Not surprisingly, several Chicago professors felt that justices
should perform cost-benefit analysis and then make decisions
accordingly. Under this model, policy preferences would change based on
changes in the environment. When benefits rose or costs fell, justices
would change their behavior. For example, it may be that individuals
who opposed FBI wiretapping prior to 9/11 would be more accepting of it
post-9/11. As one participant noted, that is not because of a change in
ideology, but because the stakes have changed: The benefit of catching
a thief was less than the benefit of catching a terrorist. It would be
a mistake, many participants felt, to conflate policy preferences (or
attitudes), which are subject to change based on external
circumstances, with ideology. Of course, how one weighs the costs and
benefits of any policy choice is likely to be heavily influenced by
one’s ideology: On the issue of abortion, a liberal will weigh the
costs and benefits with a thumb on the scale for women’s rights and
conservatives will place greater weight on the rights of the unborn
Participants raised a number of challenges to the attitudinal model. For example, one participant noted that between 30 and 40 percent of Supreme Court cases are unanimous, indicating these decisions are either: (1) not decided ideologically, or (2) although ideologically decided, the factual situation is so extreme that all justices agree.
But the most basic obstacle for the attitudinal model may be that there is a certain amount of inescapable circularity in labeling justices “liberal” or “conservative” because a justice’s policy preference (pro life or pro choice) may be informed by legal factors, such as his or her interpretation of the text of the Constitution or the founders’ intent. It is unclear why voting consistently on an issue necessarily amounts to voting exclusively ideologically.
It also seems significant that data based on lower court judges provides far less support for the attitudinal model. The mere fact that some cases are “easy” indicates that legal analysis does play a vibrant role in judicial decision making. Segal and Spaeth’s focus on the Supreme Court then, as opposed to all levels of courts, might obfuscate a fuller account of judicial decision making: Legal reasoning sets the outer bounds (weeds out the “easy” cases), but ideological preferences grease the joints. And, is that really a rejection of legal reasoning? When the law is undefined, justices must still issue opinions.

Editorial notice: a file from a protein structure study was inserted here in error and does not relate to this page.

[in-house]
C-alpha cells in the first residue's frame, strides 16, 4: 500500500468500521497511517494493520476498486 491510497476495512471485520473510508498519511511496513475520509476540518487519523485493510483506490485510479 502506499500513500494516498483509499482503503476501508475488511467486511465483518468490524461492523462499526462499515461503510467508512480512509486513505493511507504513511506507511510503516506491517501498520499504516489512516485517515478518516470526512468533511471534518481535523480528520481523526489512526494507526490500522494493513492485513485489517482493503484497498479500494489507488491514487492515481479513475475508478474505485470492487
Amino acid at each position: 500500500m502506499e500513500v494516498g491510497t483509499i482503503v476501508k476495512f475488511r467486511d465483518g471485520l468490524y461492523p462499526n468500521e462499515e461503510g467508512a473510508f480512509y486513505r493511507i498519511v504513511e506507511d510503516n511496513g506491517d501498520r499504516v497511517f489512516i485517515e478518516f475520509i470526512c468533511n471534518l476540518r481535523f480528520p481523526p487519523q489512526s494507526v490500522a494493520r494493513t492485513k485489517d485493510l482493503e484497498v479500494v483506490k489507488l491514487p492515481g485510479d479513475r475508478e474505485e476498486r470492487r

Even at the Supreme Court level, participants raised doubts as to whether the attitudinal model could account for the behavior of all justices. As Judge Posner noted, although Justice Kennedy is generally considered conservative, he is liberal on certain issues, like capital punishment and homosexual rights. But describing him as “moderate” is also inaccurate – he doesn’t tend to be in the middle on issues, instead his policy preferences are sometimes liberal and sometimes conservative. Justice Scalia’s voting pattern, by contrast, correlates highly with his estimated level of conservatism. As a result, the attitudinal model would explain less for Kennedy than for Scalia. Posner concluded that perhaps “some justices are doctrinaires and some are mavericks.” Segal’s response? “You betcha.”